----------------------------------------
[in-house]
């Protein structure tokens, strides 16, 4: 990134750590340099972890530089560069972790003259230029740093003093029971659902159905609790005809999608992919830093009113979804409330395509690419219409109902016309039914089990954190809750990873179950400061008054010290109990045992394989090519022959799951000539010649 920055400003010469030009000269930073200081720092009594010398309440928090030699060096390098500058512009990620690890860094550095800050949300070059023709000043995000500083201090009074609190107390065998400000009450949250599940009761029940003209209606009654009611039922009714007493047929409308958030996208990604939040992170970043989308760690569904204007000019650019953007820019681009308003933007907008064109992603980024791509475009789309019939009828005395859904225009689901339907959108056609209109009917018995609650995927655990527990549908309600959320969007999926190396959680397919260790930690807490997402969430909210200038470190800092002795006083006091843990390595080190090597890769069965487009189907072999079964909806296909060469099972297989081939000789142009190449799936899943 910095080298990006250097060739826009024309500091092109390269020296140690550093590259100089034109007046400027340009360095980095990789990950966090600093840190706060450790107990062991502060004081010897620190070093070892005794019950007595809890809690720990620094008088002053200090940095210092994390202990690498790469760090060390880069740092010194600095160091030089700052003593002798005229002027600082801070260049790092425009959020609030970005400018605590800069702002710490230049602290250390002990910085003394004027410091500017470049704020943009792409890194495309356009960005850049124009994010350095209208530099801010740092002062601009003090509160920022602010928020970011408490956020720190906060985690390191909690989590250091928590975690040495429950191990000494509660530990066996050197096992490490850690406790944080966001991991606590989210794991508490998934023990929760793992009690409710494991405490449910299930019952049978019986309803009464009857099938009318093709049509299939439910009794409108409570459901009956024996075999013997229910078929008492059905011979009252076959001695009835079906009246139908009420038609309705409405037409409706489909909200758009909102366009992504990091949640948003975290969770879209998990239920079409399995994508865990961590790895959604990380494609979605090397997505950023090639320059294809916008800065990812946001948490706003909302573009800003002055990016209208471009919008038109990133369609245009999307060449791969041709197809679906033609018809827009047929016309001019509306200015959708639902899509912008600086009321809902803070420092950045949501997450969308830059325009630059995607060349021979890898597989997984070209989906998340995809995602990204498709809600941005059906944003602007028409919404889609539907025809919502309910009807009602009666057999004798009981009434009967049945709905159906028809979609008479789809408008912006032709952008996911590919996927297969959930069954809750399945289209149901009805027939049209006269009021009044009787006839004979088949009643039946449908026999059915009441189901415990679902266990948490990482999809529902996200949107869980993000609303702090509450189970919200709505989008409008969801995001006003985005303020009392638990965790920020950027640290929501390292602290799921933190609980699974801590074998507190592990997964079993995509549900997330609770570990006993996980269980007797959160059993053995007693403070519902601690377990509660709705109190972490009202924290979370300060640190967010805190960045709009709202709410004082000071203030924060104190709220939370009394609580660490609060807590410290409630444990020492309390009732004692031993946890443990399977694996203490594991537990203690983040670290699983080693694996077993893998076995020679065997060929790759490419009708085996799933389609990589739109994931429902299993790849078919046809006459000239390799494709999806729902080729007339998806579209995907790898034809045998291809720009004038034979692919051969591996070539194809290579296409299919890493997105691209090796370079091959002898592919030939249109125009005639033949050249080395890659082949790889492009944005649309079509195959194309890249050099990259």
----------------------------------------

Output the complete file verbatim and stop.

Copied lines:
[in-house]
């Protein structure tokens, strides 16, 4: 990134750590340099972890530089560069972790003259230029740093003093029971659902159905609790005809999608992919830093009113979804409330395509690419219409109902016309039914089990954190809750990873179950400061008054010290109990045992394989090519022959799951000539010649 920055400003010469030009000269930073200081720092009594010398309440928090030699060096390098500058512009990620690890860094550095800050949300070059023709000043995000500083201090009074609190107390065998400000009450949250599940009761029940003209209606009654009611039922009714007493047929409308958030996208990604939040992170970043989308760690569904204007000019650019953007820019681009308003933007907008064109992603980024791509475009789309019939009828005395859904225009689901339907959108056609209109009917018995609650995927655990527990549908309600959320969007999926190396959680397919260790930690807490997402969430909210200038470190800092002795006083006091843990390595080190090597890769069965487009189907072999079964909806296909060469099972297989081939000789142009190449799936899943 910095080298990006250097060739826009024309500091092109390269020296140690550093590259100089034109007046400027340009360095980095990789990950966090600093840190706060450790107990062991502060004081010897620190070093070892005794019950007595809890809690720990620094008088002053200090940095210092994390202990690498790469760090060390880069740092010194600095160091030089700052003593002798005229002027600082801070260049790092425009959020609030970005400018605590800069702002710490230049602290250390002990910085003394004027410091500017470049704020943009792409890194495309356009960005850049124009994010350095209208530099801010740092002062601009003090509160920022602010928020970011408490956020720190906060985690390191909690989590250091928590975690040495429950191990000494509660530990066996050197096992490490850690406790944080966001991991606590989210794991508490998934023990929760793992009690409710494991405490449910299930019952049978019986309803009464009857099938009318093709049509299939439910009794409108409570459901009956024996075999013997229910078929008492059905011979009252076959001695009835079906009246139908009420038609309705409405037409409706489909909200758009909102366009992504990091949640948003975290969770879209998990239920079409399995994508865990961590790895959604990380494609979605090397997505950023090639320059294809916008800065990812946001948490706003909302573009800003002055990016209208471009919008038109990133369609245009999307060449791969041709197809679906033609018809827009047929016309001019509306200015959708639902899509912008600086009321809902803070420092950045949501997450969308830059325009630059995607060349021979890898597989997984070209989906998340995809995602990204498709809600941005059906944003602007028409919404889609539907025809919502309910009807009602009666057999004798009981009434009967049945709905159906028809979609008479789809408008912006032709952008996911590919996927297969959930069954809750399945289209149901009805027939049209006269009021009044009787006839004979088949009643039946449908026999059915009441189901415990679902266990948490990482999809529902996200949107869980993000609303702090509450189970919200709505989008409008969801995001006003985005303020009392638990965790920020950027640290929501390292602290799921933190609980699974801590074998507190592990997964079993995509549900997330609770570990006993996980269980007797959160059993053995007693403070519902601690377990509660709705109190972490009202924290979370300060640190967010805190960045709009709202709410004082000071203030924060104190709220939370009394609580660490609060807590410290409630444990020492309390009732004692031993946890443990399977694996203490594991537990203690983040670290699983080693694996077993893998076995020679065997060929790759490419009708085996799933389609990589739109994931429902299993790849078919046809006459000239390799494709999806729902080729007339998806579209995907790898034809045998291809720009004038034979692919051969591996070539194809290579296409299919890493997105691209090796370079091959002898592919030939249109125009005639033949050249080395890659082949790889492009944005649309079509195959194309890249050099990259």